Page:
I often wonder how I would have coped at that age with a cancer diagnosis. I’m not sure I would have, and let’s face it, we didn’t have these services when I was that age! Going from childhood to adulthood with the trauma of a cancer diagnosis and treatment isn’t easy but with a dedicated team to help you, it can be done. When I engage with a young person, I don’t even mention the cancer diagnosis when I first meet them. I find out what’s important to them and connect with them. I remember one feisty 20 year old, who had been causing mayhem in the adult day unit. I met her and her mother in outpatients. The patient loved dogs, as do I, so we spent the first hour talking about dogs. She showed me photos of her dog, and this fantastic app which makes your pet talk. We used photos of her dog and sang songs using this app, all in the waiting area. We connected. And she really trusted me, even at the end of life, she and her family trusted that I would ensure she got the best care. Not necessarily the best treatment but the best care. And that is why I work in TYA; to help young people be young people during cancer treatment.
I’m going to finish with the story of a young patient. I’m going to call him Harry. Harry had stem call transplant as a child and was under follow up with the TYA team as a late teen. Unfortunately, Harry had awful gut GvHD (graft v’s host disease) which sometimes prevented him from eating and necessitated a PEG tube. He was under gastro and dieticians. Physio saw him to help with exercises as he really wanted to bulk up. Staff were becoming exasperated and as sometimes we do, they started to say it was psychological and there was nothing physically wrong with him. He was taken under the wing of the YSC, music therapist from Nordoff Robbins and the TYA physio. These three individuals worked with him over the summer of 2019. By the time we got to November and the time for Teenage Cancer Trust’s Find Your Sense of Tumour residential event, Harry was in a much better place and came with us to the event. The first evening we were all having supper together, Harry had a cup of tea but that was all. The patients and staff didn’t make a big deal of it and carried on with our meal. This was Friday. The weekend was a blast, everyone had a fantastic time. Harry even got on stage with the music therapist, who had come along with us, and sang ‘my way’. On Sunday, we stopped at services for burgers on our way home. Harry joined us and had a burger with the other patients. Maybe it was psychological, and maybe he felt safe and cared for by people who did not judge him. Since then, Harry has gone from strength to strength, reconnecting with friends, going out and just moving forward.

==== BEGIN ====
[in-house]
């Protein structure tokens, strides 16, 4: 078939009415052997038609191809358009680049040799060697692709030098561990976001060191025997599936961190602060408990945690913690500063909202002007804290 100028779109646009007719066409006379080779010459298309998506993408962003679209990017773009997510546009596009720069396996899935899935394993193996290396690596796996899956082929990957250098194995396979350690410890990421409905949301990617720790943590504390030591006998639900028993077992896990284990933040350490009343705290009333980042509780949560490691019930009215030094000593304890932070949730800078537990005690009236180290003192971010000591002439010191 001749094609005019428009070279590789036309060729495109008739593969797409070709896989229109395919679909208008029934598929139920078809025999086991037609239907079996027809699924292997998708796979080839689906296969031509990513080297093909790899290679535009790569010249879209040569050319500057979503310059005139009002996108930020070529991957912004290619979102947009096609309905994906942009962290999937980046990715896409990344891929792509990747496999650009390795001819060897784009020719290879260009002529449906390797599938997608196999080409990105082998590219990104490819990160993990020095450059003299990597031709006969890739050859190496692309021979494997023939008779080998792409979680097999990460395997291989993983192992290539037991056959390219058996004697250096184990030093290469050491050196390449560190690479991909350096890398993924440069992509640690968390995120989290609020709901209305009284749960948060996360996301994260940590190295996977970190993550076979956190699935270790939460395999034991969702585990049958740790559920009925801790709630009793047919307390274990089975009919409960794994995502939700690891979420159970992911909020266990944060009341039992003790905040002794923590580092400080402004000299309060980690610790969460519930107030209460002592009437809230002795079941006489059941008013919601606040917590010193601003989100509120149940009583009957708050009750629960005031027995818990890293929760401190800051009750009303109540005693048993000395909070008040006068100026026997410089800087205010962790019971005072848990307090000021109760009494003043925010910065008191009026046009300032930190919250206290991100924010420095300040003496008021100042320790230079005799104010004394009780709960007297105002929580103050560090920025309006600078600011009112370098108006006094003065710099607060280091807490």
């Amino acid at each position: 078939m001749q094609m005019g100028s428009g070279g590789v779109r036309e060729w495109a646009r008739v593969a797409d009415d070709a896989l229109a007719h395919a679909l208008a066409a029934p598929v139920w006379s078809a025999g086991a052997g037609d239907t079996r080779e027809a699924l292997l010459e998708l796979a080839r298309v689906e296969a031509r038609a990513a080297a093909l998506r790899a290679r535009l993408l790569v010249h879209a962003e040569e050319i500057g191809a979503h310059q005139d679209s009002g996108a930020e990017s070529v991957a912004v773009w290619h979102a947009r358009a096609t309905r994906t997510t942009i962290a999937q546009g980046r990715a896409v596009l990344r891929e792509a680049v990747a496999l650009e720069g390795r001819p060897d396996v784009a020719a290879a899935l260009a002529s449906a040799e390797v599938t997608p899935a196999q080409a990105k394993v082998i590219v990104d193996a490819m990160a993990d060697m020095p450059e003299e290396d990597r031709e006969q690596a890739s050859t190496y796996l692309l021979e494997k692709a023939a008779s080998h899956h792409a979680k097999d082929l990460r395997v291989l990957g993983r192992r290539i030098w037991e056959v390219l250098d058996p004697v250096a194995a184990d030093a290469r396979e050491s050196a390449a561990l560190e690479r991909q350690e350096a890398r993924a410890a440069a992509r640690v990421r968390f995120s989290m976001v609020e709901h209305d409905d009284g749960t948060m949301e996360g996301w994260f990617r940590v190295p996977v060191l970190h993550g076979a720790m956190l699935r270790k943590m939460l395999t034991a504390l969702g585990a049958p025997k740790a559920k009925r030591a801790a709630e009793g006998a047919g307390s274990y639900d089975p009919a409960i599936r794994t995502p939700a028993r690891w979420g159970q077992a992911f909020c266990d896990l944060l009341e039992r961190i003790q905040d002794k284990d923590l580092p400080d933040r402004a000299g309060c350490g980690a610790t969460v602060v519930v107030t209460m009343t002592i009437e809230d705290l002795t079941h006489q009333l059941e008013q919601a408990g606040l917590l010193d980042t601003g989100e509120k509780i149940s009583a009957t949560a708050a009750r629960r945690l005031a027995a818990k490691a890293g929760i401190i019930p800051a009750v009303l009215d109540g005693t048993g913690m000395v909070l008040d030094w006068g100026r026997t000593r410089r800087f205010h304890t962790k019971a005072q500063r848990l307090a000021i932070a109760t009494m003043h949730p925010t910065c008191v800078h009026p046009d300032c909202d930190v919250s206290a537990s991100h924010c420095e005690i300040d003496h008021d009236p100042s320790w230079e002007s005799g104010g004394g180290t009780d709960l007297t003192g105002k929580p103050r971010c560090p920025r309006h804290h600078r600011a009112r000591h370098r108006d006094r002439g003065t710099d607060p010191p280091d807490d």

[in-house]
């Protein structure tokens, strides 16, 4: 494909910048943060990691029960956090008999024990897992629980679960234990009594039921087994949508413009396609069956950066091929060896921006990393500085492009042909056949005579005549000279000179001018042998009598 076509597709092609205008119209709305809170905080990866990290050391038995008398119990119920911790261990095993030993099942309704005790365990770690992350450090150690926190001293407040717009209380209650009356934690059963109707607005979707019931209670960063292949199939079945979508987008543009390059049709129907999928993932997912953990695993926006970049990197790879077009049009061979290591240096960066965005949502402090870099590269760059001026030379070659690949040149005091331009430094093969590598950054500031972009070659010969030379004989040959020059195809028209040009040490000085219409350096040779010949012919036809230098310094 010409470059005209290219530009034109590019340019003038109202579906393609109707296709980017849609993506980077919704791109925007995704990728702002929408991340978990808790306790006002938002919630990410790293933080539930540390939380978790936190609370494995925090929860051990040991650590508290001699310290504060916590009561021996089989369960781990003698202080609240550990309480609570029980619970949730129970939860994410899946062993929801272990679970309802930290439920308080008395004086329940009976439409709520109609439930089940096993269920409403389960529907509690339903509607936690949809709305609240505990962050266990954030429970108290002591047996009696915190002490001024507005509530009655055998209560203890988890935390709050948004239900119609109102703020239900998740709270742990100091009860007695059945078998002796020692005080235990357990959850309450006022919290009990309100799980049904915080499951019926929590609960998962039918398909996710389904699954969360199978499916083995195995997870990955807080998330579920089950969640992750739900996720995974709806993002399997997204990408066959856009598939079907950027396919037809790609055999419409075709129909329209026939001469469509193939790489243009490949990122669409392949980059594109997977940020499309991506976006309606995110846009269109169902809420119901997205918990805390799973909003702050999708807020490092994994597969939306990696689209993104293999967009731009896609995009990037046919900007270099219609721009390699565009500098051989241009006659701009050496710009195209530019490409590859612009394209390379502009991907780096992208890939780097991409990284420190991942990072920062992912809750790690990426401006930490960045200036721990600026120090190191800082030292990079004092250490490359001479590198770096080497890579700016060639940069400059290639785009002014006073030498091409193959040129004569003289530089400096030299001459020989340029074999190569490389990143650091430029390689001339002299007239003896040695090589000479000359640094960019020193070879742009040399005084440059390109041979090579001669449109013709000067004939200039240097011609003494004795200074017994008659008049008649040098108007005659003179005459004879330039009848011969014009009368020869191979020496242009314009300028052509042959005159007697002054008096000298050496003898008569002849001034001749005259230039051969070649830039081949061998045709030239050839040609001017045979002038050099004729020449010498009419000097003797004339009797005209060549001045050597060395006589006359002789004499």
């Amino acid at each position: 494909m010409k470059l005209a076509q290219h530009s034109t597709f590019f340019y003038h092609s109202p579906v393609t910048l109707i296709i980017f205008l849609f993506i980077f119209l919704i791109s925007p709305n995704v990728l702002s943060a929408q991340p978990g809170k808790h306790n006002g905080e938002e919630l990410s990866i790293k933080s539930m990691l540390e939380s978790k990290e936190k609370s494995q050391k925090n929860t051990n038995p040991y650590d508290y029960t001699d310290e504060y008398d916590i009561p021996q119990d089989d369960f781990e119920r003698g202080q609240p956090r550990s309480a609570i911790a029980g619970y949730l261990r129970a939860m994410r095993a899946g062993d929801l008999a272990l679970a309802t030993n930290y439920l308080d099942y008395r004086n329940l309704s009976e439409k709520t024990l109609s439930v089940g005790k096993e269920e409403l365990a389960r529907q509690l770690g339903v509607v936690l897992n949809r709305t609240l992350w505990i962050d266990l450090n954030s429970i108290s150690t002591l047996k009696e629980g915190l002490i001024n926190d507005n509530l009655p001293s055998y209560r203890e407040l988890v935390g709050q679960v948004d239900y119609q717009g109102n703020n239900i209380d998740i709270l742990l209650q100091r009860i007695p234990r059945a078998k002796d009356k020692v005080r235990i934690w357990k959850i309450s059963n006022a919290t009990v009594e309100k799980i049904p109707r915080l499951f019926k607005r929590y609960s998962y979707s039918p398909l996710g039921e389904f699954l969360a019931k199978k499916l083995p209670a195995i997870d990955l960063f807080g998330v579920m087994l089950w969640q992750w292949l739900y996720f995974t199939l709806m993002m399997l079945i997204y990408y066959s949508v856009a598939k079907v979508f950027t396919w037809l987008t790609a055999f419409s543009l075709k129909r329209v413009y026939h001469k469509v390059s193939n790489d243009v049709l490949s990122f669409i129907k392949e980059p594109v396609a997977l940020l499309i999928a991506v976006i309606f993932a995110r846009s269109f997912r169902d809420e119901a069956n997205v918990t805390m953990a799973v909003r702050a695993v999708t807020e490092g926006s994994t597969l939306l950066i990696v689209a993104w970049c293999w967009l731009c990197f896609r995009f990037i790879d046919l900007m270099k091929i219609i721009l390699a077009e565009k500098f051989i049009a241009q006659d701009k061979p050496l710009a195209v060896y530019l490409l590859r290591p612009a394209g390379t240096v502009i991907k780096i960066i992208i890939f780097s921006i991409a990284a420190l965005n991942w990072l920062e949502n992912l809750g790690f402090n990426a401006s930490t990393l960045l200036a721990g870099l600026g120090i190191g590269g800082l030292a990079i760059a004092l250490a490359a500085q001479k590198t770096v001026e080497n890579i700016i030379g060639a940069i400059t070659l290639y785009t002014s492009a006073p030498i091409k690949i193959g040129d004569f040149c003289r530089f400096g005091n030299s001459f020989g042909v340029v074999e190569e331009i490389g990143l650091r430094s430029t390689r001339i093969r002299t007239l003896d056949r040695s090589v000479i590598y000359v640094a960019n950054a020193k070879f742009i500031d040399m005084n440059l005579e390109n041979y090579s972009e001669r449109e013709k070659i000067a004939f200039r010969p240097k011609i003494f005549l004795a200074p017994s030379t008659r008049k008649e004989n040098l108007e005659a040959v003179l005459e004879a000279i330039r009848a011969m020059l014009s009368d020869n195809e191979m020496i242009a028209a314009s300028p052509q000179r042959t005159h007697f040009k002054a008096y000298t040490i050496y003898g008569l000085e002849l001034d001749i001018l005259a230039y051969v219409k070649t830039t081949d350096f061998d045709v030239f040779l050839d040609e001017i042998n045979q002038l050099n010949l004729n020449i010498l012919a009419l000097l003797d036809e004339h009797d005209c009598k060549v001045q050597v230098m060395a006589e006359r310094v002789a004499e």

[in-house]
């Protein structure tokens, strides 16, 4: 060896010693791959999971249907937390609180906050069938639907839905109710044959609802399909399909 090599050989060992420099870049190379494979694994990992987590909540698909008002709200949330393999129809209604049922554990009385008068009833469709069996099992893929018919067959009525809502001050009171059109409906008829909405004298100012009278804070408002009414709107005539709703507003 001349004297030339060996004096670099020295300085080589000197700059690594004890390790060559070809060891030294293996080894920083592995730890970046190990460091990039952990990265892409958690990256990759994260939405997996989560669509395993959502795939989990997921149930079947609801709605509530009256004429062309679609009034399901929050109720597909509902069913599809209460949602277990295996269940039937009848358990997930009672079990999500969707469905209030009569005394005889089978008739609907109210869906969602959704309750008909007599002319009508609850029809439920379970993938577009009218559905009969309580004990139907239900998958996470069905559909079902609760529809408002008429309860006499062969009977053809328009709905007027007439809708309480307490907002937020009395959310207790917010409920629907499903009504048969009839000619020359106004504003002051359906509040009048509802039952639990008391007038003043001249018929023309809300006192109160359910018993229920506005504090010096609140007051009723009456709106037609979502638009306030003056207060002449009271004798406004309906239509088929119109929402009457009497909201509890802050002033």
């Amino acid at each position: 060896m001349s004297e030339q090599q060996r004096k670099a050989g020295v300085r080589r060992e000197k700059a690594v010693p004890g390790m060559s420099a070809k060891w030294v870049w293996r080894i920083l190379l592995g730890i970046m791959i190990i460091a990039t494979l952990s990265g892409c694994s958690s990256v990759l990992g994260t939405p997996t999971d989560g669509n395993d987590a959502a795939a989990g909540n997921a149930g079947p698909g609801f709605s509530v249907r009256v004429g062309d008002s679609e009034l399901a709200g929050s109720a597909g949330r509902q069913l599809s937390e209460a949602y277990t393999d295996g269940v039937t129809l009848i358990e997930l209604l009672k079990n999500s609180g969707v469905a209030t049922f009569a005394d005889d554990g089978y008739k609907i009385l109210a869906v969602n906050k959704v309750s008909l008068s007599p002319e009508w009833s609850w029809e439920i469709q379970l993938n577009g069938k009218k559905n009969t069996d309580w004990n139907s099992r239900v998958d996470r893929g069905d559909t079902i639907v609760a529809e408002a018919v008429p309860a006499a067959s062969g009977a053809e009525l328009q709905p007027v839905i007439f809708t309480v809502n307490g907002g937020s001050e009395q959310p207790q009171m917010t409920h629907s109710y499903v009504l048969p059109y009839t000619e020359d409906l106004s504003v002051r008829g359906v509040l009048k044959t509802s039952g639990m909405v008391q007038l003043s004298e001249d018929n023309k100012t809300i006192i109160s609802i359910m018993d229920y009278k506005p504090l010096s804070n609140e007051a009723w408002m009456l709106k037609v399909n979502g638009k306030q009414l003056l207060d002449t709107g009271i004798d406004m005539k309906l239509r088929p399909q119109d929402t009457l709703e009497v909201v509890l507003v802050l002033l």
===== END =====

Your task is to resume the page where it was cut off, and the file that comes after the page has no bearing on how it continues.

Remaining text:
If you would like to talk about a career in TYA, please feel free to contact me on firstname.lastname@example.org. Below is a list of current TYA jobs in a variety of NHS organisations:
Band 6/7 Teenage Cancer Trust Nurse Specialist for Teenagers and Young Adults
Royal Victoria Infirmary, Newcastle upon Tyne
Band 7 TYA Ward Sister
The Royal Marsden hospital, Sutton
Band 6 TYA CNS (opening in September 2022)
The Christie hospital, Manchester
Band 6 Senior Staff Nurse
University College London Hospitals, London
University College London Hospitals, London
Multiple opportunities for band 5 and 6 nurses in the following areas: